As the writer Rachel Naomi Remen, MD, poignantly expressed, “The expectation that we can be immersed in suffering and loss daily and not be touched by it is as unrealistic as expecting to be able to walk through water without getting wet.” 

Each of my patients has their own fears, hopes, family, and personal story. When I take the time to listen, connect, and understand their perspective, it provides insights that deeply inform how I can best care for them. Medicine is not solely a science — it is a fundamentally human endeavor. This motivates me to bring empathy and compassion to my practice every single day.

Dox: What one change do you think is most important for women in medicine to accomplish?

AG: I believe one of the most impactful changes needed for women in medicine is to achieve equal representation in leadership roles at the highest levels — as deans of medical schools, directors of hospitals, presidents of anesthesiology boards, CEOs, heads of major businesses, and medical associations. We need more women leading major medical institutions to shape policies and catalyze continued progress. 

As Michelle Obama passionately declared, “If you’re the only woman in the room, make sure you're not the only woman in the room." 

Having more diversity of thought and experience at the top will lift up people of all genders in the medical field.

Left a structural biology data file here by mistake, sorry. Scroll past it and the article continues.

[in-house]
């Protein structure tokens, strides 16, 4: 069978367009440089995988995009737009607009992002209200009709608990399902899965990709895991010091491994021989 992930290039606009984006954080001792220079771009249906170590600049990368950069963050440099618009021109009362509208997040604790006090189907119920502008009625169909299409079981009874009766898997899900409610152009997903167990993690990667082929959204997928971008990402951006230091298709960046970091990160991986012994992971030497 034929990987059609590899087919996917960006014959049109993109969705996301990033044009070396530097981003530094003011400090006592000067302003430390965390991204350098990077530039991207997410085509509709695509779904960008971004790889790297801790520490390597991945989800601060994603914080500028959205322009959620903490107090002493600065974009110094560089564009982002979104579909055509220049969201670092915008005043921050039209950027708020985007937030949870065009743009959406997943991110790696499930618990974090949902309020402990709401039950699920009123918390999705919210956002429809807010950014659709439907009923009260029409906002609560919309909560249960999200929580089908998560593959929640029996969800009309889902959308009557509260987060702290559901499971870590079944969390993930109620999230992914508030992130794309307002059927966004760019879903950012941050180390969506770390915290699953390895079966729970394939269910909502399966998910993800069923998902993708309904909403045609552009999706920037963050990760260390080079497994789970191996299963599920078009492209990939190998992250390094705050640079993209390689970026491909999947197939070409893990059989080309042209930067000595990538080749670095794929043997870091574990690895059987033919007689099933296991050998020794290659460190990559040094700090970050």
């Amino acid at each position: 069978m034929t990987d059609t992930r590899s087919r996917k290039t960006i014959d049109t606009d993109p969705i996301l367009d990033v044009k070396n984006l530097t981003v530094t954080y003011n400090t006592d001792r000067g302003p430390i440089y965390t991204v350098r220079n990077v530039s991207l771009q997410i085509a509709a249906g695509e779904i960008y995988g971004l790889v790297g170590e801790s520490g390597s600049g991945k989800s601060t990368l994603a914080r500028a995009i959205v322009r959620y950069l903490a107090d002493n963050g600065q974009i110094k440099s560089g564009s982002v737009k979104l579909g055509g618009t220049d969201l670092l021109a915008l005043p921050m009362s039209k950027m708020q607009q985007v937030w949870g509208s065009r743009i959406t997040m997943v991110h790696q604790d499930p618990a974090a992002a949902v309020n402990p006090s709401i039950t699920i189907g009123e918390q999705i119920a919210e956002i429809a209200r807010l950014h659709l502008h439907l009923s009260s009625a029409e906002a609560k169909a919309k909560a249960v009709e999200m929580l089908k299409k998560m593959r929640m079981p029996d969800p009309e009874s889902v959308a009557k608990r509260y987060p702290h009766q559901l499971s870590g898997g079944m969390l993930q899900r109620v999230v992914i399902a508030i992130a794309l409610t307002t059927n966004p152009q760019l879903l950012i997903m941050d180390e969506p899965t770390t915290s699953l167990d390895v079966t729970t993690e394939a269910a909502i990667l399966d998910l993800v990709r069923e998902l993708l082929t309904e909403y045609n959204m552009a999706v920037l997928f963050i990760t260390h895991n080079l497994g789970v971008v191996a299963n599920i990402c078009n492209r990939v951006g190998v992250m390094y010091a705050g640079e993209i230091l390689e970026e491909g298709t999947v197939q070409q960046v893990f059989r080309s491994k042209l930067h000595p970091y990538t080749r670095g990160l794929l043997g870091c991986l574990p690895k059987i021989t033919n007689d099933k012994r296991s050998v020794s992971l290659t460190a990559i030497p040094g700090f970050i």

Dox: Tell me about a time when you felt empowered as a woman in medicine.

AG: I felt truly empowered as a woman in anesthesiology when I was chosen to spearhead a first-of-its-kind program at our hospital focused on providing compassionate pain care for underserved populations. Being selected for this visible leadership role based on my expertise, rather than excluded due to gender biases, was incredibly affirming. 

As Melinda Gates once wisely said, "A woman with a voice is by definition a strong woman." 

In the male-dominated field of anesthesiology, I had faced doubts before about my capabilities as a woman. But this opportunity proved I could excel and lead major initiatives to improve patient lives. I was so moved to see dozens of minority patients in our community receive access to respectful, specialized pain care — care that reflected their needs and experience. It reinforced for me that female physicians provide unique value, and we should be confident advocating for our voices to be heard.

Dox: On a lighter note, if you had an extra hour in the day, how would you spend it?

AGI would spend the extra hour with loved ones, cherished relationships, and creating memories, which are invaluable and timeless. 

Interview conducted by Suzanne Baga, MA, RRT

Dr. Gupta has no conflicts of interest to report.

The author acknowledges the use of artificial intelligence to assist in development and research in this article.

Illustration by Jennifer Bogartz

All opinions published on Op-Med are the author’s and do not reflect the official position of Doximity or its editors. Op-Med is a safe space for free expression and diverse perspectives. For more information, or to submit your own opinion, please see our submission guidelines or email